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The Gillian Rose Memorial Lectures
Generously supported by the Tom Vaswani Family Education Trust
Lecture 1 (2019; published 2020)
Rebecca Comay, Deadlines (literally)
Is there more than a superficial family resemblance between the emergencies we suffer on a daily and on an epochal basis - due dates, expiry dates, statutes of limitation, biological clocks, revolutionary crisis points, environmental tipping points, pandemic turning points, messianic end times? The deadline invokes the implacable indifference of measured time, but the manner in which it imposes itself is anything but uniform. Like all emergency measures, deadlines are coercive rituals that distribute privilege unevenly - limits are announced, extensions are granted, penalties are imposed, time runs out faster for the disenfranchised. The deadline (like death itself) is a ‘real abstraction': it universalizes itself in a palpably discordant fashion.
Donatella di Cesare, It is Time for Philosophy to Return to the City
In today's crisis-ridden world of globalised capitalism it can seem harder than ever to find a way outside. Philosophy runs the risk of becoming the handmaiden of science and of a hollowed-out democracy. It is time for philosophy instead to return to the city, to the pólis from which it was banished after the death of Socrates, and to rediscover its ambiguous political potential. Critique and dissent are no longer enough. Mindful of a defeated exile and inner emigration, philosophers need new alliances and new visions. It is time, Donatella Di Cesare argues, to turn towards a radical existentialism and a new anarchism.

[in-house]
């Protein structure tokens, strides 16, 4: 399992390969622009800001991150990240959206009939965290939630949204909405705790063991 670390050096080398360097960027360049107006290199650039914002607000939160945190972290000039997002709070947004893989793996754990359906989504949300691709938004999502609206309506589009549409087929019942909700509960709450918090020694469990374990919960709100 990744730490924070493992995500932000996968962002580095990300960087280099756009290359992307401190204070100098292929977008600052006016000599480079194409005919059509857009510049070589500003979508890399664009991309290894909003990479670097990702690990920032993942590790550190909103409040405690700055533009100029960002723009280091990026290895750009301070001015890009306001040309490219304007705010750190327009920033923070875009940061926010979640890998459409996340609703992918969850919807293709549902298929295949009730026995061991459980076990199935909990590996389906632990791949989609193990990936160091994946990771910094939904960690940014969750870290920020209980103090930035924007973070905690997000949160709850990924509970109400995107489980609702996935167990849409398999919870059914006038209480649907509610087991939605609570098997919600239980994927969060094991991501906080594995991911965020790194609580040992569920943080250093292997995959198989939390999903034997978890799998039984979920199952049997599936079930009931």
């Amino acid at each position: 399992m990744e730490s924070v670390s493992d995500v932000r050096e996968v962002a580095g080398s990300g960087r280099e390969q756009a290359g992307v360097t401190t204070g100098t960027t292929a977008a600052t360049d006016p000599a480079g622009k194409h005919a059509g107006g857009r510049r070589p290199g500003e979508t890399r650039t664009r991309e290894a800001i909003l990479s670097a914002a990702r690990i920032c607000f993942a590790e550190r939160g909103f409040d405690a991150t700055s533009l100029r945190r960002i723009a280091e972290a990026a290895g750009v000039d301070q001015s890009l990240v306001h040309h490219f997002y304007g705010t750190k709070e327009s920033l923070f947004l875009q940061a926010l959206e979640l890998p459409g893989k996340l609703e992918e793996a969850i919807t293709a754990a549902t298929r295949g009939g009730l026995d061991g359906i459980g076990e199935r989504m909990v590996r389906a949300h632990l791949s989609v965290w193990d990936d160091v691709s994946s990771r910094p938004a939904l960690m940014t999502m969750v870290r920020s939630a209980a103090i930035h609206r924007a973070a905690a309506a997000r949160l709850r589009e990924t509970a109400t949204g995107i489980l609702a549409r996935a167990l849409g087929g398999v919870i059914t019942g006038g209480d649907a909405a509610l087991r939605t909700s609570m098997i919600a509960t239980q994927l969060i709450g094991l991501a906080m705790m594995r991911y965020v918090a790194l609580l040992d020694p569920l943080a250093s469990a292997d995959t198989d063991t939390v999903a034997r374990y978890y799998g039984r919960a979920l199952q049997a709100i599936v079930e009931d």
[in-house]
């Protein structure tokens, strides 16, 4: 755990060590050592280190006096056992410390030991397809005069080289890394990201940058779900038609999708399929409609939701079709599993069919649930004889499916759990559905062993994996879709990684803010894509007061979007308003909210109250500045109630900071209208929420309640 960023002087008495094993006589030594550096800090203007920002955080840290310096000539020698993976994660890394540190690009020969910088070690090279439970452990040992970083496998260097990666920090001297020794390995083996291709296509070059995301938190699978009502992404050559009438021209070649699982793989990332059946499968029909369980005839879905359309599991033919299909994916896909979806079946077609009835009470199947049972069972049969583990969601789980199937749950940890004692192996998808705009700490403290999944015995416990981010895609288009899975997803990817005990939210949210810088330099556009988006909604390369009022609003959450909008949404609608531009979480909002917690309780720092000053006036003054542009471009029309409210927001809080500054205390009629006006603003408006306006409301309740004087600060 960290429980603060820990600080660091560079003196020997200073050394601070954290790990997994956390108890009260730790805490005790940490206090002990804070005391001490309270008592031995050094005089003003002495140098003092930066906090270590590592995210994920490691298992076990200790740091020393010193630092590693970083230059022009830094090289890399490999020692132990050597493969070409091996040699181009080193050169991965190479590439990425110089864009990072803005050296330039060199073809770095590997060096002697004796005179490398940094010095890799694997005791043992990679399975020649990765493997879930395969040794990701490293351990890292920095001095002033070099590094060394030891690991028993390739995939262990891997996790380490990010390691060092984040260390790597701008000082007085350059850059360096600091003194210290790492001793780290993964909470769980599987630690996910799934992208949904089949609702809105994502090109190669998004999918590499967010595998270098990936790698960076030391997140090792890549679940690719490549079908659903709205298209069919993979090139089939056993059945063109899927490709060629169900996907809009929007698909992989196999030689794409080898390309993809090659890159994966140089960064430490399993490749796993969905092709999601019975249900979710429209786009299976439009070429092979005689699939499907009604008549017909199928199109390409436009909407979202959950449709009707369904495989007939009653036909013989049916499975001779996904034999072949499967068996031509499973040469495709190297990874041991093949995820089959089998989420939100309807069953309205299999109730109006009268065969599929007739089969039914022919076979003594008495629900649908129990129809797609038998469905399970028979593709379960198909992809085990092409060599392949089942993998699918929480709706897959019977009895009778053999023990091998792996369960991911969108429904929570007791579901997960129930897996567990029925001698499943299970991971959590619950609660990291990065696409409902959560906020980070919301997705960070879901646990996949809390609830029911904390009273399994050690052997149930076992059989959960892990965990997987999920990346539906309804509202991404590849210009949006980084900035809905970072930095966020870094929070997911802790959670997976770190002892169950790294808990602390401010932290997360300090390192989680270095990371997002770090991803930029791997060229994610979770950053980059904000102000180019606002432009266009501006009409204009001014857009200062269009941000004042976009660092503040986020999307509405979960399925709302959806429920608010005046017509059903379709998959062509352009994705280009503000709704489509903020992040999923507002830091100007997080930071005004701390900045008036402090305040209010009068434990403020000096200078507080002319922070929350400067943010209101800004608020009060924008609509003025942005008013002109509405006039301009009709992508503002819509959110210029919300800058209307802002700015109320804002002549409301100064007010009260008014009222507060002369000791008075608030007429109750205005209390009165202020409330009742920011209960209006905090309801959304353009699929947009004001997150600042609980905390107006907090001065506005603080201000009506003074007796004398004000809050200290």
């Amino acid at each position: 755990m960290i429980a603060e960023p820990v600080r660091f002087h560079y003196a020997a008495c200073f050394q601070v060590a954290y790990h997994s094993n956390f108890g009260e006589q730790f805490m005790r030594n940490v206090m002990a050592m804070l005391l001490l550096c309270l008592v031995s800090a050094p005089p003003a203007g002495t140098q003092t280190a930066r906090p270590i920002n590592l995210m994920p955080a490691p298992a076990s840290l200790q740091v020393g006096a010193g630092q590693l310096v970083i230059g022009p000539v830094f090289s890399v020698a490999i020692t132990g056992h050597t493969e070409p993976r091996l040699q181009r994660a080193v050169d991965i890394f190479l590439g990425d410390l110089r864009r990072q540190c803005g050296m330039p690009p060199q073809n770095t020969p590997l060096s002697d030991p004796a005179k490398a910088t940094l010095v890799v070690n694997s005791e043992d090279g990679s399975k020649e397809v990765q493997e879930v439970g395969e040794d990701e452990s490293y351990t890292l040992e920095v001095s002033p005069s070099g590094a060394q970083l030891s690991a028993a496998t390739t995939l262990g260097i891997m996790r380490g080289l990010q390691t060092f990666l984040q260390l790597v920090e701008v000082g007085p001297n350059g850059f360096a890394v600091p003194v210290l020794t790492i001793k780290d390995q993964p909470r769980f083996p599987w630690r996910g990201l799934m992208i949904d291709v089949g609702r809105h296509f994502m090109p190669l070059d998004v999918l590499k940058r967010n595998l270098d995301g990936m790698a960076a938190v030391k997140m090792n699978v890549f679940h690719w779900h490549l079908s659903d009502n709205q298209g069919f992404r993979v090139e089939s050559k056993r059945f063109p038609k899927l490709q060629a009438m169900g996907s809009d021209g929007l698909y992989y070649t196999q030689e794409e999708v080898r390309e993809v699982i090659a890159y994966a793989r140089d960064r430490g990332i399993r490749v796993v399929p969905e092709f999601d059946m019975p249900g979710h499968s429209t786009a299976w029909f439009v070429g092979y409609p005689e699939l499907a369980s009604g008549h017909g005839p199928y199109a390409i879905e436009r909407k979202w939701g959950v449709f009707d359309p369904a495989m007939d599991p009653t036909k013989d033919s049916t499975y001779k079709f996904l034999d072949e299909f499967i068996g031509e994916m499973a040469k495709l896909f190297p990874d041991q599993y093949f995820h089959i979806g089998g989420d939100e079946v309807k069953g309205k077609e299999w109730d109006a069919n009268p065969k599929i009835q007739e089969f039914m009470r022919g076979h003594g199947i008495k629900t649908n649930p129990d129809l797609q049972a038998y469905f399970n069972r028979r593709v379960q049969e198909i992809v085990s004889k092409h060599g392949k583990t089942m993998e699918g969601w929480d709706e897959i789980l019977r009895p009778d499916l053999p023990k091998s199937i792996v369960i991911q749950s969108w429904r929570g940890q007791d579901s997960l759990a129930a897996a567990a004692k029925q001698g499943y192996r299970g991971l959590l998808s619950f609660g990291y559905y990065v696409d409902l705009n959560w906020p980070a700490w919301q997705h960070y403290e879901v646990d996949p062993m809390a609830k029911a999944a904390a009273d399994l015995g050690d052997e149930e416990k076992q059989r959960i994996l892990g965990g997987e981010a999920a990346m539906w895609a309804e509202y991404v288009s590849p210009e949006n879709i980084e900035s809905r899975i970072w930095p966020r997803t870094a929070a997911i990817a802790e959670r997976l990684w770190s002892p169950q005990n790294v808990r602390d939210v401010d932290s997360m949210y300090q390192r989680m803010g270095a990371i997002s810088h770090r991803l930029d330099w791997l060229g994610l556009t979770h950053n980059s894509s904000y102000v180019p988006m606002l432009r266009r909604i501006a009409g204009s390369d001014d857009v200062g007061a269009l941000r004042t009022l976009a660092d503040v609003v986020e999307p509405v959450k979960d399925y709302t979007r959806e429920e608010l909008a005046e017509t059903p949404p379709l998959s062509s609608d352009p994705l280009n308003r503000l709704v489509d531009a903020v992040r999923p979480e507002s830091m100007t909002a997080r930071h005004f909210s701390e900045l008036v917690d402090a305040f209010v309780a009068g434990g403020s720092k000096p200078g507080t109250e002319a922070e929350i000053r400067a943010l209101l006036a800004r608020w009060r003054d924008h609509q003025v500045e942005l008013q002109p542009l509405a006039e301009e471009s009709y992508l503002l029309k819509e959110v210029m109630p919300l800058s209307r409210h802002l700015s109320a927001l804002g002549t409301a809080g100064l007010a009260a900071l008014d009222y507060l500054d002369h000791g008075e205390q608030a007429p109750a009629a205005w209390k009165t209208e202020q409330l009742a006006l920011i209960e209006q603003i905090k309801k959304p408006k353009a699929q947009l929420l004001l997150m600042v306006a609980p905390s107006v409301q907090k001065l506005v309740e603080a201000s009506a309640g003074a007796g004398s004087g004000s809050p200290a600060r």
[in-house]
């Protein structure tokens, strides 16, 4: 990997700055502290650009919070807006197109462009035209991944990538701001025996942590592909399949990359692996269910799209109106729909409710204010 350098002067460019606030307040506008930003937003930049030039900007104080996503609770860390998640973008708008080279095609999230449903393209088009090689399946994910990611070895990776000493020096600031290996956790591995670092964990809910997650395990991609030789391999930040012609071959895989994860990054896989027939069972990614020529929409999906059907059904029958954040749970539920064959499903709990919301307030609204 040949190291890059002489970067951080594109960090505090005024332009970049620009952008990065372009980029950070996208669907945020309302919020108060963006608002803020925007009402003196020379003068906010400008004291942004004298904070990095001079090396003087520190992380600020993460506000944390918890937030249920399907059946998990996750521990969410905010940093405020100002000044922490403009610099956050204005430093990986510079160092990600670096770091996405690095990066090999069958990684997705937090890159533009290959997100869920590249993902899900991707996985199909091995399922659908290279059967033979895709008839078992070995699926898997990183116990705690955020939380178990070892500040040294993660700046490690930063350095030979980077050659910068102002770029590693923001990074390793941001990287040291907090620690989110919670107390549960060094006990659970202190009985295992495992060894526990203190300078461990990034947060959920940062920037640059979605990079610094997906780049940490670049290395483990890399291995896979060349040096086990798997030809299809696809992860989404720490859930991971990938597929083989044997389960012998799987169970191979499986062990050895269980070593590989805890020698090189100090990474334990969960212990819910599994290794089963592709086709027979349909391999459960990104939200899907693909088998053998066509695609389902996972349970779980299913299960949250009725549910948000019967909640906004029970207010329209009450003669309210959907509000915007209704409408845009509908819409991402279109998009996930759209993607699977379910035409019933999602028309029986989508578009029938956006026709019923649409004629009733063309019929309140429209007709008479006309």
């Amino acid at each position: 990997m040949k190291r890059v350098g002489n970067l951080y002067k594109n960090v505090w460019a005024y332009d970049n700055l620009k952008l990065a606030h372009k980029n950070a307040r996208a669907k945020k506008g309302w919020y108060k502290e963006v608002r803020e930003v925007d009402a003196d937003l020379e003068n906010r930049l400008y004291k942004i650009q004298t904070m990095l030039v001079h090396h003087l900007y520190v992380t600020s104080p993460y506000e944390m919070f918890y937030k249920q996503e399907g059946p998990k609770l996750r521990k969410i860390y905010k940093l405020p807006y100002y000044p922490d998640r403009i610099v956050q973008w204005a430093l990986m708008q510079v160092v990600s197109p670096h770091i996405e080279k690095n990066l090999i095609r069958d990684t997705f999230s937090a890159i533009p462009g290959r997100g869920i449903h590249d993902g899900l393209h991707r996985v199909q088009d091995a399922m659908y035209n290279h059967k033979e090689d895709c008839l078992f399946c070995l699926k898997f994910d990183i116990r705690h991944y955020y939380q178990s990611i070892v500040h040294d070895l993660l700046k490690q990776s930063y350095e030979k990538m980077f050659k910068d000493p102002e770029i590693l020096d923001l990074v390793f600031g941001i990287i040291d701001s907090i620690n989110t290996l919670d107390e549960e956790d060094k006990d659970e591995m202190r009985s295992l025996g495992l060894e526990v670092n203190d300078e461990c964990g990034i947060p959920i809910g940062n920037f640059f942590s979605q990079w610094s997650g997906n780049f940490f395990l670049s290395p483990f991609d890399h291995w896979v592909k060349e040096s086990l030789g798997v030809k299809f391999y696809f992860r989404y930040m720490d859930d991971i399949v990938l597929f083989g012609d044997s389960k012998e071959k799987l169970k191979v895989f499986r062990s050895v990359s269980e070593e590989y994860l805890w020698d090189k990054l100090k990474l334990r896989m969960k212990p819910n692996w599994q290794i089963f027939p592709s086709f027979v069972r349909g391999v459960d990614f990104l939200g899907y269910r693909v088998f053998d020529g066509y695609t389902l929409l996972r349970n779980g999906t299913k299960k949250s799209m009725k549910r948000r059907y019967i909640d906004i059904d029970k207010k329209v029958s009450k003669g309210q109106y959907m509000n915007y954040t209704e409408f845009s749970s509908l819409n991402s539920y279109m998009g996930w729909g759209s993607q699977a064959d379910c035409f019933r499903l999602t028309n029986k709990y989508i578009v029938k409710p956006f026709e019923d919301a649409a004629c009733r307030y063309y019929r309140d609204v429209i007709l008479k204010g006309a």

Rowan Williams, Solidarity: Necessary Fiction or Metaphysical Given?
In an atomised and individualistic culture we reach very readily for the ideal of 'solidarity' as a corrective. But the term is not straightforward: it can be used to suggest a ready-made harmony in social affairs waiting to be uncovered by the moralist or activist, in a way that short-circuits the necessity of naming and thinking through conflicts, understanding power and complicity, and learning the tools for critical scrutiny of one's own agenda as well as those of others. These themes are close to the heart of Gillian Rose's legacy. This lecture examines how her work can help us approach solidarity with a sharper ethical and philosophical eye, allowing us to see it as bound up with sharing in the project of language itself, as a practice that takes time, working towards a vision of shared good that involves both critical and reciprocally creative engagement.